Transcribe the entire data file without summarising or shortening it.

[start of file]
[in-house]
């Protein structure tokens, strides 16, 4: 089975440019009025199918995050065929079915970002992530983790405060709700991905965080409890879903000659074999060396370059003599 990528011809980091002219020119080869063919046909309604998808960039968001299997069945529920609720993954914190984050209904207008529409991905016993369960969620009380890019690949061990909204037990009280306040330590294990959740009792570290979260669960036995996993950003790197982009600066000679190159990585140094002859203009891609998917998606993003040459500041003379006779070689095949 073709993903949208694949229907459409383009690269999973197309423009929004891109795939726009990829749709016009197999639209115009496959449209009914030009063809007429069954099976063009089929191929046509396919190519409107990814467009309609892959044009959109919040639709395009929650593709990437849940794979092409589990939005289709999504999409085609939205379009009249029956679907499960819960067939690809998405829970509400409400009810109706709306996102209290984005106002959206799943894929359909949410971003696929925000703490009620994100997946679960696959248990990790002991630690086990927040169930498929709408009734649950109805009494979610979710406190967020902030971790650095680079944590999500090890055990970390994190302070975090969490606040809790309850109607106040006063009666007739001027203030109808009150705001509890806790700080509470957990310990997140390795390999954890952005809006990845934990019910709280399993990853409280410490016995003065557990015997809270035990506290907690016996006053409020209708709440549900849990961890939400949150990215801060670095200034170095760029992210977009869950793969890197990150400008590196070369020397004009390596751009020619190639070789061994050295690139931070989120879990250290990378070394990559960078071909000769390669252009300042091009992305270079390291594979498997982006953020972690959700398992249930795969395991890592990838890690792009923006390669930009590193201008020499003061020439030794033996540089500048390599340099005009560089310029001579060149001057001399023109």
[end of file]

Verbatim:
[in-house]
């Protein structure tokens, strides 16, 4: 089975440019009025199918995050065929079915970002992530983790405060709700991905965080409890879903000659074999060396370059003599 990528011809980091002219020119080869063919046909309604998808960039968001299997069945529920609720993954914190984050209904207008529409991905016993369960969620009380890019690949061990909204037990009280306040330590294990959740009792570290979260669960036995996993950003790197982009600066000679190159990585140094002859203009891609998917998606993003040459500041003379006779070689095949 073709993903949208694949229907459409383009690269999973197309423009929004891109795939726009990829749709016009197999639209115009496959449209009914030009063809007429069954099976063009089929191929046509396919190519409107990814467009309609892959044009959109919040639709395009929650593709990437849940794979092409589990939005289709999504999409085609939205379009009249029956679907499960819960067939690809998405829970509400409400009810109706709306996102209290984005106002959206799943894929359909949410971003696929925000703490009620994100997946679960696959248990990790002991630690086990927040169930498929709408009734649950109805009494979610979710406190967020902030971790650095680079944590999500090890055990970390994190302070975090969490606040809790309850109607106040006063009666007739001027203030109808009150705001509890806790700080509470957990310990997140390795390999954890952005809006990845934990019910709280399993990853409280410490016995003065557990015997809270035990506290907690016996006053409020209708709440549900849990961890939400949150990215801060670095200034170095760029992210977009869950793969890197990150400008590196070369020397004009390596751009020619190639070789061994050295690139931070989120879990250290990378070394990559960078071909000769390669252009300042091009992305270079390291594979498997982006953020972690959700398992249930795969395991890592990838890690792009923006390669930009590193201008020499003061020439030794033996540089500048390599340099005009560089310029001579060149001057001399023109």